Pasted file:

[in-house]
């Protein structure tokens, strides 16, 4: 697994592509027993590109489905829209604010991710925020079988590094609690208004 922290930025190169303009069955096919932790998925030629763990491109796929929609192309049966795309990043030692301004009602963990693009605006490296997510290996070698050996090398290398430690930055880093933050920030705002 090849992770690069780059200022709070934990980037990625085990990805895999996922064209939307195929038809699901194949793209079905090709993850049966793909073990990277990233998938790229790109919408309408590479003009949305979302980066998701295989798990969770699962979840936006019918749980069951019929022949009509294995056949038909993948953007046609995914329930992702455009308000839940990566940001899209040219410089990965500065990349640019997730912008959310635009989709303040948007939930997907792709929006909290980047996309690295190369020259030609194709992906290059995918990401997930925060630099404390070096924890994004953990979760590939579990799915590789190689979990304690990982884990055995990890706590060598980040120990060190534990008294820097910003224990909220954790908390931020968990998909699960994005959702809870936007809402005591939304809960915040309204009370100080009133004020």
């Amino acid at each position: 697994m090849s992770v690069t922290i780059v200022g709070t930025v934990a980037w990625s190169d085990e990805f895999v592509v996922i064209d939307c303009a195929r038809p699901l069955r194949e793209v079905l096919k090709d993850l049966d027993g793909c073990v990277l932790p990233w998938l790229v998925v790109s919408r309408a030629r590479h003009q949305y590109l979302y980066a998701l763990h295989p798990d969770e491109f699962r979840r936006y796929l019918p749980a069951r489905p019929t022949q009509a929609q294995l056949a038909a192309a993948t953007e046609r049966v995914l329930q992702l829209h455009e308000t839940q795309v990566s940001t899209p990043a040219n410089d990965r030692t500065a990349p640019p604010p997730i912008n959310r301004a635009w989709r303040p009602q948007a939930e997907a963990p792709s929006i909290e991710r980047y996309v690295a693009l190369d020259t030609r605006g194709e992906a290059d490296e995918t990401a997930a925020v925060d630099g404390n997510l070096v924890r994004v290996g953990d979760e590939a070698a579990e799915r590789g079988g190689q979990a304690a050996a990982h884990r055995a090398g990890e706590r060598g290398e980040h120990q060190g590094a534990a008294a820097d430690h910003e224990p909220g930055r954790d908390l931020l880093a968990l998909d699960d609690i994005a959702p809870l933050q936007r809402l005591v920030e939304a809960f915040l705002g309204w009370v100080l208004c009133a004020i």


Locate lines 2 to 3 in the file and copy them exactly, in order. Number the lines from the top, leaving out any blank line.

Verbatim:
């Protein structure tokens, strides 16, 4: 697994592509027993590109489905829209604010991710925020079988590094609690208004 922290930025190169303009069955096919932790998925030629763990491109796929929609192309049966795309990043030692301004009602963990693009605006490296997510290996070698050996090398290398430690930055880093933050920030705002 090849992770690069780059200022709070934990980037990625085990990805895999996922064209939307195929038809699901194949793209079905090709993850049966793909073990990277990233998938790229790109919408309408590479003009949305979302980066998701295989798990969770699962979840936006019918749980069951019929022949009509294995056949038909993948953007046609995914329930992702455009308000839940990566940001899209040219410089990965500065990349640019997730912008959310635009989709303040948007939930997907792709929006909290980047996309690295190369020259030609194709992906290059995918990401997930925060630099404390070096924890994004953990979760590939579990799915590789190689979990304690990982884990055995990890706590060598980040120990060190534990008294820097910003224990909220954790908390931020968990998909699960994005959702809870936007809402005591939304809960915040309204009370100080009133004020």
């Amino acid at each position: 697994m090849s992770v690069t922290i780059v200022g709070t930025v934990a980037w990625s190169d085990e990805f895999v592509v996922i064209d939307c303009a195929r038809p699901l069955r194949e793209v079905l096919k090709d993850l049966d027993g793909c073990v990277l932790p990233w998938l790229v998925v790109s919408r309408a030629r590479h003009q949305y590109l979302y980066a998701l763990h295989p798990d969770e491109f699962r979840r936006y796929l019918p749980a069951r489905p019929t022949q009509a929609q294995l056949a038909a192309a993948t953007e046609r049966v995914l329930q992702l829209h455009e308000t839940q795309v990566s940001t899209p990043a040219n410089d990965r030692t500065a990349p640019p604010p997730i912008n959310r301004a635009w989709r303040p009602q948007a939930e997907a963990p792709s929006i909290e991710r980047y996309v690295a693009l190369d020259t030609r605006g194709e992906a290059d490296e995918t990401a997930a925020v925060d630099g404390n997510l070096v924890r994004v290996g953990d979760e590939a070698a579990e799915r590789g079988g190689q979990a304690a050996a990982h884990r055995a090398g990890e706590r060598g290398e980040h120990q060190g590094a534990a008294a820097d430690h910003e224990p909220g930055r954790d908390l931020l880093a968990l998909d699960d609690i994005a959702p809870l933050q936007r809402l005591v920030e939304a809960f915040l705002g309204w009370v100080l208004c009133a004020i």